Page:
Three colleagues walk in to a bar, (to collaborate…)
The first one says, “We need to hit this one out of the park.”
The second one says, “Yes, but we need to stick to our budget and time frame.”
The third one says, “Man, I just love this new parking app…”
The key to excellent collaboration is to get a broad sampling of stakeholders and dreamers, to get to know and appreciate their worlds and to share your world and insights clearly. Doing this efficiently and accurately is what design thinking achieves.
They are searching for a new service to offer their clients; not new language to dress up something they already do or some variation of something they are already doing, this will be something new. They are a good team with a shared vision which they review and tweak frequently. They realize that the time is now. They have a successful and unique service to which they can add economies and improvements, but also are aware that their competition is now developing a similar service and is most likely working on economies and improvements. This market is not fading, just getting a little more crowded.
So how shall they go about making the next big thing?
They will do research, they will listen, they will ideate, they will listen, they will assemble more stakeholders, they will listen, they will listen some more, and then begin to solve.
They don’t start with, “What will we do?” They start with, “Why are we doing this?” They use problem framing techniques to make sure their effort is directed at the right people. Who are these people? What do they need to be delighted and not just served? Starting with that “what” and backtracking to create the need leaves success open to the ability to predict behavior; a strategy as problematic as predicting the future. They won’t be caught out with a solution looking for a problem.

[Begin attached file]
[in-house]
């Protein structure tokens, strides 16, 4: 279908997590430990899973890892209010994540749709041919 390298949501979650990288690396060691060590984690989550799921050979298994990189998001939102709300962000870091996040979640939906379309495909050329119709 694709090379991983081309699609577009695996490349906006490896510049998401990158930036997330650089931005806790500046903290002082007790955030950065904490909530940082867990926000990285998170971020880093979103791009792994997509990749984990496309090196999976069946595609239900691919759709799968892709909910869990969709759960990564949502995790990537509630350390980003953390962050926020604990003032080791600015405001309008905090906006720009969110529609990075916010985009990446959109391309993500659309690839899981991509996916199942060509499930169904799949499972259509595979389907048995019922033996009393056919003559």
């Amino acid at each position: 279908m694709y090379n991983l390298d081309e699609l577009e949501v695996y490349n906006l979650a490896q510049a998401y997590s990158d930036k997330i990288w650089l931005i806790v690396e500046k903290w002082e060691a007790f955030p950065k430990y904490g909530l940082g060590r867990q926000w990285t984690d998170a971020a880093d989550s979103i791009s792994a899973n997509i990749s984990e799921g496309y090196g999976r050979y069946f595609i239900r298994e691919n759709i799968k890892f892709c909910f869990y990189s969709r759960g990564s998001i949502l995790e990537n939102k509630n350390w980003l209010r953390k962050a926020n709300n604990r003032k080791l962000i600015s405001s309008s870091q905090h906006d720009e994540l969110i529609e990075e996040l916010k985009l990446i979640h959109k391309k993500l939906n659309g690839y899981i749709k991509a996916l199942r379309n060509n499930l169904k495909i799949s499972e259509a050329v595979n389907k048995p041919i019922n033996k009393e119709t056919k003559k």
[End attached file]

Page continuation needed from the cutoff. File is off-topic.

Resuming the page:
They then ideate based on this research, not internal speculation. They get out and talk to people. They ideate with a fresh group consisting not only of designers but stakeholders from all parts of their organization and, when possible, real users.
They will then present ideas to more stakeholders, using lo-fi prototyping to beta the best ideas, listening to the feedback. They use “think aloud” testing and stakeholder critiques to solidify concepts to pursue. Exploring roadblocks and objections and addressing them now, before they commit to a solution, ensures they will hit their target.
Three men walk out of a bar…
The first one says, “We have different outlooks on life, I expect to learn great things from you.”
The second one says, “Let’s take some upfront time to do our research right.”
The third one says, “Man, I just love the way this bar is laid out…”
To innovate means to make something new. Maverick Innovation Lab moves businesses forward through facilitated ideation workshops using proven design-thinking principles to produce fast, actionable and innovative results.